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flag Scotland - Full Moon 31 - 04/30/99
 
Scotland in the Sun
Single Malts and Haggis

Spring has sprung in Scotland... why is it that I seem to start off each Kafe piece by talking about the weather? Perhaps we're more British than we ever imagined? And our Scottish Parliament elections just about to start too... anyway, planning has started for T in the Park, which is usually either typically un-Scottish in climate, or just one big mudfest, Glastonbury style. Confirmed are the usual suspects such as Blur and the Manics; the inclusion of bis and the Delgados doesn't make up for the fact that there's no Scottish stage like there was in previous years. Mind you, that was in darkest Lanarkshire, where things are done a little differently from the leafy environs of Kinross.

Combating the traditional image of a festival, well, you've probably already heard of the Bowlie Weekender (also known as Hi-de-hi-Stock), where Belle and Sebastian and chums ranging from the Delgados and Pastels to Godspeed You Black Emperor! and (apparently) Jon Spencer complete with Blues Explosion will perform on a holiday camp somewhere in the south of England. This means you get to stay in a chalet with 6 people of your choice and have access to showers, not that these will be too essential as everything is indoors, but there are some disadvantages, such as stringent alcohol and drugs tests, roll-call at 6am, and if you want to leave early you have to do it via a tunnel concealed under a wooden horse in the exercise yard. The debauchery associated with festivals shouldn't therefore be as evident as usual, so maybe that's why Arab Strap aren't playing, as their decidedly untwee lyrics might be too much for the attendees at Camber Sands to bear (though it's said the band are still going down to support their chums, their GoBeat limousine stacked to the ceiling with expensive continental lager). Evidence as to their unsuitability can be heard on any Strap record, though, and the big release for May, their Mad For Sadness album, shows that they don't let up when onstage, their lyrics, as expected, enough to shame a Tourettes Convention, never mind people who would pay hundreds of pounds for a copy of (Belle and Seb's debut) Tigermilk. That said, the album, recorded in London last year, is still evidence of how mighty the Strap sound can be live; in fact those Mogwai comparisons aren't all that far-fetched after all.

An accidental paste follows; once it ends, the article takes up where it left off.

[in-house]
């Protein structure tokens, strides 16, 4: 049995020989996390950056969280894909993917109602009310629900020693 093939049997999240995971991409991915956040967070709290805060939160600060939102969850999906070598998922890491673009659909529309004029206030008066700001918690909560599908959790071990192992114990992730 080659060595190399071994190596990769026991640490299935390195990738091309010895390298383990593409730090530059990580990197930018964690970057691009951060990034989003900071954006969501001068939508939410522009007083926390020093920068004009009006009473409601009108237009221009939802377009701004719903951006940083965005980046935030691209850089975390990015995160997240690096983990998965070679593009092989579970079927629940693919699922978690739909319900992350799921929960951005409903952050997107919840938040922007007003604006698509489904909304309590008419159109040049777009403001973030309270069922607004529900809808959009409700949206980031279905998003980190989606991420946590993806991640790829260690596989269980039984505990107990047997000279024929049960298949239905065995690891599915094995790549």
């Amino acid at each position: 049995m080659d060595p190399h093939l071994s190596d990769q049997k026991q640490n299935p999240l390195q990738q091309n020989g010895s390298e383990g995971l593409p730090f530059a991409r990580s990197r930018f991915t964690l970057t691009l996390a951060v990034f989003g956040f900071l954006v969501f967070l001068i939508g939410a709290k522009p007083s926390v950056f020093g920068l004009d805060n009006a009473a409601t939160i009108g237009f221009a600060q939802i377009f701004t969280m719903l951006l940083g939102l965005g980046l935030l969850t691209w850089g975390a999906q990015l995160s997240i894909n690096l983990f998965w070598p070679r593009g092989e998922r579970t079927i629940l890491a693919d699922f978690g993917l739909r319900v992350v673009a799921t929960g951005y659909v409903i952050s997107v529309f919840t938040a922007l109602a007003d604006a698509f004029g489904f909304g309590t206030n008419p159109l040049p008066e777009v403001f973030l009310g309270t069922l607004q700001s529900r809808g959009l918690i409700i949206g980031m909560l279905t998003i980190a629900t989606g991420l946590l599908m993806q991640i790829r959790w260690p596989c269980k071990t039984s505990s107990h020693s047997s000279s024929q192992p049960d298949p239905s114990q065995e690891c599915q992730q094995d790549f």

Finally, in all this frenzy of rock hedonism, we look forward to summer, when things will be happier and fluffier, the sun will shine, Scotland will be a free nation once again, and you'll be able to buy Tigermilk for the price of a crate of Buckfast and a deep-fried Mars Bar supper. Happy trails...

Copyright © 1999 Stuart McHugh e-mail address

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